The Associated Students of Colorado State University senate spent over two hours Wednesday night discussing three bills on the senate floor, focusing on a proposed travel grant for Indigenous students.
Senator Lizzy Osterhoudt wrote and introduced the bill, titled the “COVID-19 Indigenous Student’s Travel Grant,” which aims to provide funding to Indigenous students who wish to go home over break but cannot afford it.
Osterhoudt said that Native tribes did not receive funding from the CARES Act and have been hit the hardest by COVID-19.
“Our people have been marginalized from the whole population of this country, and through that, we are really lacking resources right now,” Osterhoudt said. “Like our previous gallery member said, he was homeless for a while, even before this, but COVID-19 has made it very hard.”
Osterhoudt said the travel grant will allow Indigenous students to travel home during breaks and is asking for $10,000 to make sure no students are left behind. She is also working with Vice President for Student Affairs Blanche Hughes and the Pandemic Preparedness Team to receive permission for University-funded travel.
“We have that spiritual health, we have to take care of ourselves,” Osterhoudt said. “I know it might be hard to grasp for the outside world, but it’s what really grounds us within ourselves and our culture, and it’s very inner-tribal, so that’s why we need to go home, to really take care of ourselves and our mental health and our spiritual health and our medical care.”
“The best way we can use our money does not have to affect every student. It has to affect the students that need our help the most.” -Marlis Hazelton, Internal Affairs Committee chair
Senator Michael Carillo expressed concerns over the bill and the amount of money allotted. He asked why Native American students would be prioritized over other marginalized students and pointed out that offering the same grant to all marginalized students would cost about $300,000.
Marlis Hazelton, chair for the Internal Affairs Committee, said that a grant does not mean that the funding opportunity has to apply to every student.
“The best way we can use our money does not have to affect every student,” Hazelton said. “It has to affect the students that need our help the most. … (The) idea of, ‘Well, this isn’t going help the most amount of students,’ I think is an inherently wrong way to look at it because it’s going to significantly help a small amount of students … (who) have been taken advantage of for a very long period of time, especially by academia.”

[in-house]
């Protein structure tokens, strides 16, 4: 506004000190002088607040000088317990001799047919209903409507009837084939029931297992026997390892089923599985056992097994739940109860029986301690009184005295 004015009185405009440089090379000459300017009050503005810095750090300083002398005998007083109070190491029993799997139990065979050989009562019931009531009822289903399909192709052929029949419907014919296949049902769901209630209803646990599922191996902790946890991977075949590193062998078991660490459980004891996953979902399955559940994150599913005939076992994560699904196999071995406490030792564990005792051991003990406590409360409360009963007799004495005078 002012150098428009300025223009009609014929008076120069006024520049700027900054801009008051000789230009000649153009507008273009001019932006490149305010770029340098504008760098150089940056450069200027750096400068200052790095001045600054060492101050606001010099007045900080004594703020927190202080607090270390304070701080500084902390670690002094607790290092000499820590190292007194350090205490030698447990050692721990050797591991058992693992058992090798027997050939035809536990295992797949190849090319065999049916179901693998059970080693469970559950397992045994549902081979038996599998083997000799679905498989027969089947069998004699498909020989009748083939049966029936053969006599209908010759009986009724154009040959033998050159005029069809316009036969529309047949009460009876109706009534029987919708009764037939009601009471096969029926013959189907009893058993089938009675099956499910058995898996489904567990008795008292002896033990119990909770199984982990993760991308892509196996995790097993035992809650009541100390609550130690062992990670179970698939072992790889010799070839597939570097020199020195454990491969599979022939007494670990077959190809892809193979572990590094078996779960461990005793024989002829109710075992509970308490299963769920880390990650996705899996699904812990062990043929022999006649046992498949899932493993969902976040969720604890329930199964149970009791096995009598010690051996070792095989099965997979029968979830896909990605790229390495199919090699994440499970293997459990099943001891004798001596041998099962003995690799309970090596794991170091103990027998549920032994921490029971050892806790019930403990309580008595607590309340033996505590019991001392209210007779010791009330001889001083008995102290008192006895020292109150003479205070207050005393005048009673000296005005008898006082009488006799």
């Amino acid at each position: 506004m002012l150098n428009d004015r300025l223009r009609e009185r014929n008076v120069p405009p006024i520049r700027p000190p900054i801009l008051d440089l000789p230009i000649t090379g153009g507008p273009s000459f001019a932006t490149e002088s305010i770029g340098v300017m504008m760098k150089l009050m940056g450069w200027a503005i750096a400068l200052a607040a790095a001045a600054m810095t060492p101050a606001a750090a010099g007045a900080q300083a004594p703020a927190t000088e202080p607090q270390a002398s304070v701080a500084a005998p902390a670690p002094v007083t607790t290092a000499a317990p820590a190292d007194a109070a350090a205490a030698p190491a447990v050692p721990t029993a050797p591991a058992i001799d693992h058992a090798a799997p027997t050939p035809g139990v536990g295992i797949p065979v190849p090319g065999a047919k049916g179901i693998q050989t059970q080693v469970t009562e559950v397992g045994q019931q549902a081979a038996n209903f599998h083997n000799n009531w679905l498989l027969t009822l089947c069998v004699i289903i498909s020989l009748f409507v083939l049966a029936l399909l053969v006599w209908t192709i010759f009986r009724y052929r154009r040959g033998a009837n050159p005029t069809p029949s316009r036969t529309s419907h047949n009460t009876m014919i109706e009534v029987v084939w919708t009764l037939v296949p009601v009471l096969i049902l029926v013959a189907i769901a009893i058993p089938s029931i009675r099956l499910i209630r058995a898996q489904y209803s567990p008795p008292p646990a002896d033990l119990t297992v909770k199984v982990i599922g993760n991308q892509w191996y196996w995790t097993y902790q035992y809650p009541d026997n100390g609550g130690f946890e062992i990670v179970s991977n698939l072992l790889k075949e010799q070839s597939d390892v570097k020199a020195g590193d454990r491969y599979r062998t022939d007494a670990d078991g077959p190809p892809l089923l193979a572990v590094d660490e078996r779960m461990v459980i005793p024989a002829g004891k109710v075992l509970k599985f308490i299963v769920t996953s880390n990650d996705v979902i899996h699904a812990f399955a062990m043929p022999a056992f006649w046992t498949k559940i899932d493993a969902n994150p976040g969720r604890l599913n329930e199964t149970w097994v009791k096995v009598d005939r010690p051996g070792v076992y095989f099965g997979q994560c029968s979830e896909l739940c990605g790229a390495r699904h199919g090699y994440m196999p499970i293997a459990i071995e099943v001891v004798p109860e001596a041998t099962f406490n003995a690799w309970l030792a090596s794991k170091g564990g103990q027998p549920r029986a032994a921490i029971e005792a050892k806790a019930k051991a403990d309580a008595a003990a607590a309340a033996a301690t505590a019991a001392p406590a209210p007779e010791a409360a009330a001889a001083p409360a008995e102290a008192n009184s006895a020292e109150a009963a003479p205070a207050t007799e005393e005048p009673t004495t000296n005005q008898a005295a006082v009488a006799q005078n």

Many other senators expressed their own reasons for supporting the bill, saying that it is not appropriate to turn groups of marginalized students against each other and that this bill is about equity more than equality.
Carillo said that his issue with the bill lies with the amount of money the bill allocates to a small group of students.
“I understand these struggles,” Carillo said. “And it’s not that I’m not sympathetic to the request, but when I look at the money that we spend, I am looking at it as every penny that we spend is the reason why tuition is what it is. … The reasons (for going home) that are in the bill are pretty universal. … Most of those apply to most minorities on campus, … and I just don’t see (the bill) as providing equity.”
After a full hour of introducing the bill, answering questions and engaging in discussion and debate, the senate sent the bill to the Budgetary Affairs Committee for further deliberation, amending and review.
Senator Diego Tovar introduced the bill “Establishment of the ASCSU Diversity and Inclusion Caucus as a Standing Body,” and said he chose to call it a caucus instead of a committee so that all CSU students feel comfortable attending and do not see it as an ASCSU-only space.
According to the bill text, the goal is to create a standing caucus “with membership offered to all students with the particular intent of progressing diversity and inclusion initiatives across campus. … (The) goal of this caucus is to promote a sense of belonging, equity and a voice for every student on our campus at Colorado State University.”
Tovar said that he and Senator Rachel Jackson, after running for ASCSU president and vice president in September, have experience reaching out to students to get them involved and informed, which they believe will help with participation in this caucus.
The bill was sent to both Internal Affairs and the University Affairs Committee.
Senator Kyle Hill introduced his “Stage 1 Bike Transportation Security Camera Bill,” which he has spoken about at past senate sessions. The bill asks for $10,500 of students fees from the senate’s discretionary fund to provide half the cost of funding security cameras and signs announcing the cameras that would be placed in front of bike stands to prevent theft.
Hill said that, according to the CSU Police Department, bike theft is the most common crime on campus and costs students thousands of dollars each year. According to the bill text, placing security cameras and signage by bike stands “has shown a decrease of 30% to 50% of bike thefts.”
Hill said that he is working with CSUPD and the Residence Hall Association to see if they would be able to contribute funding to this project as well and that ASCSU’s contribution would help the project move forward faster.
Speaker of the Senate Christian Dykson sent the bill to the Budgetary and University Affairs committees.
Editor’s Note: Ceci Taylor contributed to the reporting on this article.
Serena Bettis can be reached at firstname.lastname@example.org or on Twitter @serenaroseb.